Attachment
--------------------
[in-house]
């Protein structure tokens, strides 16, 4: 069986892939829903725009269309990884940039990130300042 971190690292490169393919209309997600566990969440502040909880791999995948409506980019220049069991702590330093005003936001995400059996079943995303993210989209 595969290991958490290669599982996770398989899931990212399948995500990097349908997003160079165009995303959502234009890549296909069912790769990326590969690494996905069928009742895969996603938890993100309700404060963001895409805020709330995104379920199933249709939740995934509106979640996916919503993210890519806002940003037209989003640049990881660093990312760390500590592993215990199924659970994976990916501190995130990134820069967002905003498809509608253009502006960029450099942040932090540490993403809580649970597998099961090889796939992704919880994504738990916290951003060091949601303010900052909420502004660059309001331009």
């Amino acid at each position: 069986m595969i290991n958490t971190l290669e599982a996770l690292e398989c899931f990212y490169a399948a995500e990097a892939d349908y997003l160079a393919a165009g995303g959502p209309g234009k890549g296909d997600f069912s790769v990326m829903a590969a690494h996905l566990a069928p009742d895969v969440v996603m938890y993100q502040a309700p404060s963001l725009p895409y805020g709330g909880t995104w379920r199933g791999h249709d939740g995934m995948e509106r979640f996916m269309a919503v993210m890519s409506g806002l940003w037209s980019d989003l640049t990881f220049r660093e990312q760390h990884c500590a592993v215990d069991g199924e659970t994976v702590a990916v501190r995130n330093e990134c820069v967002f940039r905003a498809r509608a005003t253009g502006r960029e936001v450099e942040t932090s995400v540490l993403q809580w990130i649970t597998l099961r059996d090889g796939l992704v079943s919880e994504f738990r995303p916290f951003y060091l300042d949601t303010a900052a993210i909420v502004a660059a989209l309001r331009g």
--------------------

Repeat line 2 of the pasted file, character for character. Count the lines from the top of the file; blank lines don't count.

């Protein structure tokens, strides 16, 4: 069986892939829903725009269309990884940039990130300042 971190690292490169393919209309997600566990969440502040909880791999995948409506980019220049069991702590330093005003936001995400059996079943995303993210989209 595969290991958490290669599982996770398989899931990212399948995500990097349908997003160079165009995303959502234009890549296909069912790769990326590969690494996905069928009742895969996603938890993100309700404060963001895409805020709330995104379920199933249709939740995934509106979640996916919503993210890519806002940003037209989003640049990881660093990312760390500590592993215990199924659970994976990916501190995130990134820069967002905003498809509608253009502006960029450099942040932090540490993403809580649970597998099961090889796939992704919880994504738990916290951003060091949601303010900052909420502004660059309001331009």